Get them learning to play and playing to learn…

playing around - no cruelty to children or animals involved

The saddest thing I ever heard was a remark from the grown up, home educated daughter of a friend. She was shocked to observe children in a playground at a school. ‘They don’t seem to know how to play’ she said. Having had a play-filled childhood herself she found that terribly tragic. I do too. I’m passionate about play – you’ll have guessed in that post before last – but I wonder how many others realise its value.

In many households I’m aware that play has been replaced by entertaining kids in front of a screen. It’s safer. It’s easier. It’s quieter. And it makes no mess. All of benefit to busy parents. The tragedy is that the kids are missing out developmentally because of it. If you’re in doubt about that, there are a couple of articles here and here that might convince you otherwise.

Childhood play does not have to cost anything or even require toys, although they have their uses. You don’t need expensive outlays. In fact the best type is unstructured and evolves simply from a child exploring and experimenting with the things around them.

We used to collect anything with potential that came into our house – but you have to get in an imaginative frame of mind to see potential in the first place. You might not think there’s any reason to keep all those old yoghurt pots, boxes and bottle tops, but give a collection of things to a kid and you’ll be amazed what they do with them. And that’s what we want to encourage – the kind of imagination needed to create play with them. That’s what gets the brain working. And it needs to start when the kids are really young so they develop a play habit. As they grow their play will become more sophisticated and skilled. They are never too old to play and experiment. In fact, in the BBC4 programme ‘Beautiful Minds’ Nobel prize winner Andre Geim suggested that having a playful approach to science led him to make some of his most important discoveries (watch it here).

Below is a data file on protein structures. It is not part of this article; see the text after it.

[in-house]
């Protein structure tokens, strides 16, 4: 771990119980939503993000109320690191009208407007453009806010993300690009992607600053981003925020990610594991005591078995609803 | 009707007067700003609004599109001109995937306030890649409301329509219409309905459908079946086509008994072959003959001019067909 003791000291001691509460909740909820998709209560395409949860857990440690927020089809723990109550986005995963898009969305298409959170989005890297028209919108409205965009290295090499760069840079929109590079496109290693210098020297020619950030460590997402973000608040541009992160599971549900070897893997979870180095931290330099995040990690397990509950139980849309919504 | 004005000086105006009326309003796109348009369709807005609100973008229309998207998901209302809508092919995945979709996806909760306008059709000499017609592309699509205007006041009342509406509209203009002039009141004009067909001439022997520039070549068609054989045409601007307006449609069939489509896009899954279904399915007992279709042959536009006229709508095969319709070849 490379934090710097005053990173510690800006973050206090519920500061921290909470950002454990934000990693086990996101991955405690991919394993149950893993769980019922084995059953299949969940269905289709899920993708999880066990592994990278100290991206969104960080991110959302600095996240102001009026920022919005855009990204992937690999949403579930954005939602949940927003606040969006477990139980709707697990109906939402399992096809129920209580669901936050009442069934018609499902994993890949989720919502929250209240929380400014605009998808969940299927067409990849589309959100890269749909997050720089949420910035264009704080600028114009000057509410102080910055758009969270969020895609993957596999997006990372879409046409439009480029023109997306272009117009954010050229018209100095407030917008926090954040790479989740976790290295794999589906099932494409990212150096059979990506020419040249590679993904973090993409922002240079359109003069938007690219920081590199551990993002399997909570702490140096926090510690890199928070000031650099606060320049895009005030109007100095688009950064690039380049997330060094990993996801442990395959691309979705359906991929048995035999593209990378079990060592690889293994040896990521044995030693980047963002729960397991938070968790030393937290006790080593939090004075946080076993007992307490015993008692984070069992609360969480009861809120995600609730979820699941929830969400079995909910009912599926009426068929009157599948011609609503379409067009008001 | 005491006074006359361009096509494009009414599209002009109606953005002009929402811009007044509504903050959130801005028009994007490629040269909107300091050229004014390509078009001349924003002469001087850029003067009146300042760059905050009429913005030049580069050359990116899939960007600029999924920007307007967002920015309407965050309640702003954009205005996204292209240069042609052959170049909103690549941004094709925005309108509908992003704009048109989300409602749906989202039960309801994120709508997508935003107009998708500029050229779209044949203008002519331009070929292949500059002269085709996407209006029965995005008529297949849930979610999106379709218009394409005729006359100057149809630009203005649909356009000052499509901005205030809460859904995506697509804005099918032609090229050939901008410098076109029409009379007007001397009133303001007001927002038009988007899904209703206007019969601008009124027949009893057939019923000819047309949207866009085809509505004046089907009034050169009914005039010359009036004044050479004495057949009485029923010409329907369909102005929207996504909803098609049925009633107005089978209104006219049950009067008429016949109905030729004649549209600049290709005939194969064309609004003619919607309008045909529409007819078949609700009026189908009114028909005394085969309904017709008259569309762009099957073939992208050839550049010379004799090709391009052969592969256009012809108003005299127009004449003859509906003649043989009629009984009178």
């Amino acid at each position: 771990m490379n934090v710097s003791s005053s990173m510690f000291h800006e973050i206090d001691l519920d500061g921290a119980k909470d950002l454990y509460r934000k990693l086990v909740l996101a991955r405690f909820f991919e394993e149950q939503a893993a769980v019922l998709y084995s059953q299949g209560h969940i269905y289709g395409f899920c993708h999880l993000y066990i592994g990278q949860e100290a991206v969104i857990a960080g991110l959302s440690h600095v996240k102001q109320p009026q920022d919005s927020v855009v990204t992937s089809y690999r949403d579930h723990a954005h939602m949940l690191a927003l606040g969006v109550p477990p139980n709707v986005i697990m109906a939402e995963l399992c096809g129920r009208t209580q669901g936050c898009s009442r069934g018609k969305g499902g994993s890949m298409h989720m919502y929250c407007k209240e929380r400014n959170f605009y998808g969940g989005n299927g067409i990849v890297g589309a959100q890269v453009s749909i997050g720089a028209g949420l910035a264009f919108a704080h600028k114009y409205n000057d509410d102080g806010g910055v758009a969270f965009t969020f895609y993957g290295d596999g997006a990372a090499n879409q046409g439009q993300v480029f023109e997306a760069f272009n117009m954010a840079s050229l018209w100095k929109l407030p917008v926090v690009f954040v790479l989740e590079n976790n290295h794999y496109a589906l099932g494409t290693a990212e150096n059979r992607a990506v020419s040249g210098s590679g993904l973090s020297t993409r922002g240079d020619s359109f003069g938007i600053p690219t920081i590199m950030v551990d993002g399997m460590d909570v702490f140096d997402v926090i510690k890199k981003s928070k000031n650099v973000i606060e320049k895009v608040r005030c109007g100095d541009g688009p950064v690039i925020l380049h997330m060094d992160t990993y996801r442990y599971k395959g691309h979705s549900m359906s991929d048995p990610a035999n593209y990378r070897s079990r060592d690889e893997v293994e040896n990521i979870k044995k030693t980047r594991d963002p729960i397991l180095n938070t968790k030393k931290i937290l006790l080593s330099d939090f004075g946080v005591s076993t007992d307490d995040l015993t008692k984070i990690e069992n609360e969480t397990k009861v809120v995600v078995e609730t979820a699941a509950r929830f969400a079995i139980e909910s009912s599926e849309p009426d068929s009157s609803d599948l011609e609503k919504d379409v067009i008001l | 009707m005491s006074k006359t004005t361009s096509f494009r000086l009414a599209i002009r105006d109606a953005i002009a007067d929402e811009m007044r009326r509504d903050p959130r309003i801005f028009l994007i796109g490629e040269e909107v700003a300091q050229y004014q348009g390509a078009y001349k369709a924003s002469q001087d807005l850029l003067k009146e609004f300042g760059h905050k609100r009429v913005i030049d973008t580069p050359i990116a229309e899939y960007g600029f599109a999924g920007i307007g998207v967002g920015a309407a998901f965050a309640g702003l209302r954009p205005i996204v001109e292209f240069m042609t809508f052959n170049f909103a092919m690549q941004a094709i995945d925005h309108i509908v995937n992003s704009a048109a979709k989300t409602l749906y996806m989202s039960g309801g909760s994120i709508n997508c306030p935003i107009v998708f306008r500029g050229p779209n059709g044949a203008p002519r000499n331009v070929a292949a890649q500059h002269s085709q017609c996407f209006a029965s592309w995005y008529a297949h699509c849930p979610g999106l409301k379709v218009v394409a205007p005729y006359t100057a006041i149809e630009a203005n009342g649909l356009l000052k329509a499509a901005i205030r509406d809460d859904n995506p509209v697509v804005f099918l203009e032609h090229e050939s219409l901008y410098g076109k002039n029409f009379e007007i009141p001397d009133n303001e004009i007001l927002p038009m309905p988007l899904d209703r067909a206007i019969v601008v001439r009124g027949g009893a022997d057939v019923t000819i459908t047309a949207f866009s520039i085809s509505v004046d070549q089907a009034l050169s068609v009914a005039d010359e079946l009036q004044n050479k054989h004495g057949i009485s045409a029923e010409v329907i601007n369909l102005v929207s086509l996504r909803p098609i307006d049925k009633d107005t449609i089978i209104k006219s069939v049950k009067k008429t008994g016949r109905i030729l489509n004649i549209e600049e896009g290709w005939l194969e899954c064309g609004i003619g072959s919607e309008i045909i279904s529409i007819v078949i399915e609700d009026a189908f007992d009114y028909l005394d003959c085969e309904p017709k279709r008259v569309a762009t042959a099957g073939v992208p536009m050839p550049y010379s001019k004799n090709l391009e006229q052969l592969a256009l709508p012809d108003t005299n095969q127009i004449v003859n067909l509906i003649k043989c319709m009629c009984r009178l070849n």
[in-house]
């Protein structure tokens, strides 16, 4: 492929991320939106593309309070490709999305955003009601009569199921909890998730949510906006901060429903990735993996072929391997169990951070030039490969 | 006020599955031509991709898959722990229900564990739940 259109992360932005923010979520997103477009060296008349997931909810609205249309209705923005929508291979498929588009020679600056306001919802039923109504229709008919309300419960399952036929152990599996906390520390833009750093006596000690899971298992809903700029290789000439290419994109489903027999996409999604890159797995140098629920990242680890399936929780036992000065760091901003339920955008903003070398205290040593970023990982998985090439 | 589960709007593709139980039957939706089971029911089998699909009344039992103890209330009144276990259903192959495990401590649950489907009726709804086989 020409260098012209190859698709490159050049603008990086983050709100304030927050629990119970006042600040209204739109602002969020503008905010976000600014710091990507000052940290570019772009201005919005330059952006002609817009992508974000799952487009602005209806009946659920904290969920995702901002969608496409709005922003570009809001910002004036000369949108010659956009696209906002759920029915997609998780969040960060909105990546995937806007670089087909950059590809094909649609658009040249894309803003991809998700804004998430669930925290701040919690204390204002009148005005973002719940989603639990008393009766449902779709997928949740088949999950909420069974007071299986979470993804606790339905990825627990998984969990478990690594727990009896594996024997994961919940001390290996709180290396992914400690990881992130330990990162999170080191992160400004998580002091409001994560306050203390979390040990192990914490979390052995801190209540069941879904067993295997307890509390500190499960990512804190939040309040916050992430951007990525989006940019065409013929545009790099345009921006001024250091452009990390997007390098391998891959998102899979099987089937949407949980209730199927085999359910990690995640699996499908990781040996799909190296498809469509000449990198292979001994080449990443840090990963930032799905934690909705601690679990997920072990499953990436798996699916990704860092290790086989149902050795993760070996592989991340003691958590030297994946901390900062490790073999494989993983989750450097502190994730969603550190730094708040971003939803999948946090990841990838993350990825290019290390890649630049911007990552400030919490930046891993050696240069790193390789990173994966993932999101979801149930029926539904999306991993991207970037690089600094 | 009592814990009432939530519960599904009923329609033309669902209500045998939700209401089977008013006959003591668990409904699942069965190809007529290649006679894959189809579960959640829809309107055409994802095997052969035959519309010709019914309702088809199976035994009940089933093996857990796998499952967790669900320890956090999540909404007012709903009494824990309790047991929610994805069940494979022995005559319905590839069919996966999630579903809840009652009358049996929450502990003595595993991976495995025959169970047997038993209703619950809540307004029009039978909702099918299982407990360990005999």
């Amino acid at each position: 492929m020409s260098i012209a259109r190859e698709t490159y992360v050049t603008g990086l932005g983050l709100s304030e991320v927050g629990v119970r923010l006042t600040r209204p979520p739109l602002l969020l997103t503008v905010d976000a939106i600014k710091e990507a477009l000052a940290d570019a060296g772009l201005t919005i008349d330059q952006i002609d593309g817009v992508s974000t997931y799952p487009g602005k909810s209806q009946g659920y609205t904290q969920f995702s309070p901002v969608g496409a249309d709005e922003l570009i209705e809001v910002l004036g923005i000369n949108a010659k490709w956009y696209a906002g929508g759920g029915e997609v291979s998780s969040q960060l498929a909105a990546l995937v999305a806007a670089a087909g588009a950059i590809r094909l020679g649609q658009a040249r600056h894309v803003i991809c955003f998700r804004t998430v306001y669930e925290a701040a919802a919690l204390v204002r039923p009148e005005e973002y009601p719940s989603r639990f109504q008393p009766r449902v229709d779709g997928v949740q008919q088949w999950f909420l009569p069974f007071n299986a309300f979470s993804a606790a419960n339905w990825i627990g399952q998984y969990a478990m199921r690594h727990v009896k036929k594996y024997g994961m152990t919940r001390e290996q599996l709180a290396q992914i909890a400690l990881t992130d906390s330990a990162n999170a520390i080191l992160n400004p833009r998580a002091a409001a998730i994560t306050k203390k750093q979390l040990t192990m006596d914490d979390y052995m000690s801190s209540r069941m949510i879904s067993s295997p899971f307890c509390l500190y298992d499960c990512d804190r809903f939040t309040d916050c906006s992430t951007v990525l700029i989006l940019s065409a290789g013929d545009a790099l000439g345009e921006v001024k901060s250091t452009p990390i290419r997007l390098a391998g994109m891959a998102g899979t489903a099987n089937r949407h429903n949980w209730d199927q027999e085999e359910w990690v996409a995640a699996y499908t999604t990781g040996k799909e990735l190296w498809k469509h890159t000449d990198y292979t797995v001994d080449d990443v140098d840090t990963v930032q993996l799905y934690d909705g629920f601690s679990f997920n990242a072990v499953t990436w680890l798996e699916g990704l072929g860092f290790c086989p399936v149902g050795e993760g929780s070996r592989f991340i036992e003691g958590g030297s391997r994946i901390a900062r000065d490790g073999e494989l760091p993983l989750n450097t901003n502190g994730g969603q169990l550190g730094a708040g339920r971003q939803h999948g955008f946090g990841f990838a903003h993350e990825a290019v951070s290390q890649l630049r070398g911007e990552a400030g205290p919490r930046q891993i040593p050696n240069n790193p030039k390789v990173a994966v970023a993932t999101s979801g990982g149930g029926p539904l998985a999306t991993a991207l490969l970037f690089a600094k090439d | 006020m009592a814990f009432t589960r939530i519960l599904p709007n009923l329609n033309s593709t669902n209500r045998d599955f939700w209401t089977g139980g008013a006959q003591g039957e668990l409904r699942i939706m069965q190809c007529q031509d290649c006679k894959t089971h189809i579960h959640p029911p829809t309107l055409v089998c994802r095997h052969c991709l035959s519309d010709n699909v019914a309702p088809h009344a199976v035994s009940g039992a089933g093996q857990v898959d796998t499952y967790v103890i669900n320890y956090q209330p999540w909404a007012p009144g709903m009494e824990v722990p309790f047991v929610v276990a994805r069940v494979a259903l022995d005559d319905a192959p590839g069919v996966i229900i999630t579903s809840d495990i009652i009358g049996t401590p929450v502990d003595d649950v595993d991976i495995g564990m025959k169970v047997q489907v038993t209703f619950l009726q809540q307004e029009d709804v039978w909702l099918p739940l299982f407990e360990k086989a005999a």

Explorative, investigative play is the most valuable kind. The ‘make it up as you go along’ type. There’s times you’ll need to be involved. And definitely times you should keep out of it even if you start the ball rolling. The less structured the toys are, the more inventive they have to be. When out one day and no toys to hand I remember our youngest ‘talking’ to dolls which were nothing more than two twigs next to her that she’d tucked up in leaves.

Kids want to explore their world – its properties and how they can manipulate it – they want to explore your world and do what you’re doing too. Play gives them the opportunity.

For example – if you’re cooking, they’ll want to cook. If they’re too small to be involved give them a selection of utensils similar to the ones you’re using and they’ll ‘cook’. Make a cooker out of an old box. Use pasta or water to stir and pour, weigh and tip from tub to bowl.

If you’re using tools, give them a selection of tools to use too and things to use them on (keep the old DVD player or let them unscrew an old plug!) Don’t let silly ideas of Health and Safety put you off – just use your common sense.

Here’s some things to collect for your kids to play with: plastic tubs, jugs, cartons, tops, bottles, utensils, wire, string, different papers, cardboard, bags, boxes large and small, tins, socks, (good for puppets or pairing in maths!) shoes. Old sheets, blankets, dressing up clothing (your old clothes!) fabrics, materials, braids and ribbons, magazines. Pots and pans, cups and plates, books, buttons, videos, CDs and DVDs, mobile phones and other gadgets. Foodstuffs; they love playing with flour, dry pasta, lentils and dry beans etc, mixing syrup and vinegar or anything. Corn flour and water’s a good one! Outside; soil, sand, bricks, wood, twigs, tyres, stones, pebbles, screws, bolts, leaves and stalks…one man’s junk is another kids’ pleasure.

Anything can be used to inspire play. Use recycling centres and charity shops to source stuff. Keep that imagination primed. Poundland is good if you’ve got a pound to spare because materials are cheap and you can afford to let them experiment rather than worry over how much glitter glue they’re using. But don’t stop in the stationary isle, look at all the foil plates, plastic beakers, tools, garden stuff. Don’t worry if their creations are unrecognisable – we’ve been through the over painted picture that resembles a mud bath – but creations shouldn’t be structured and tidy whatever big companies try and sell you in little packets. Messy and obscure creativity will develop into refined and practised skills and mental agility. It extends understanding of language and communication, maths and science and helps them understand their world.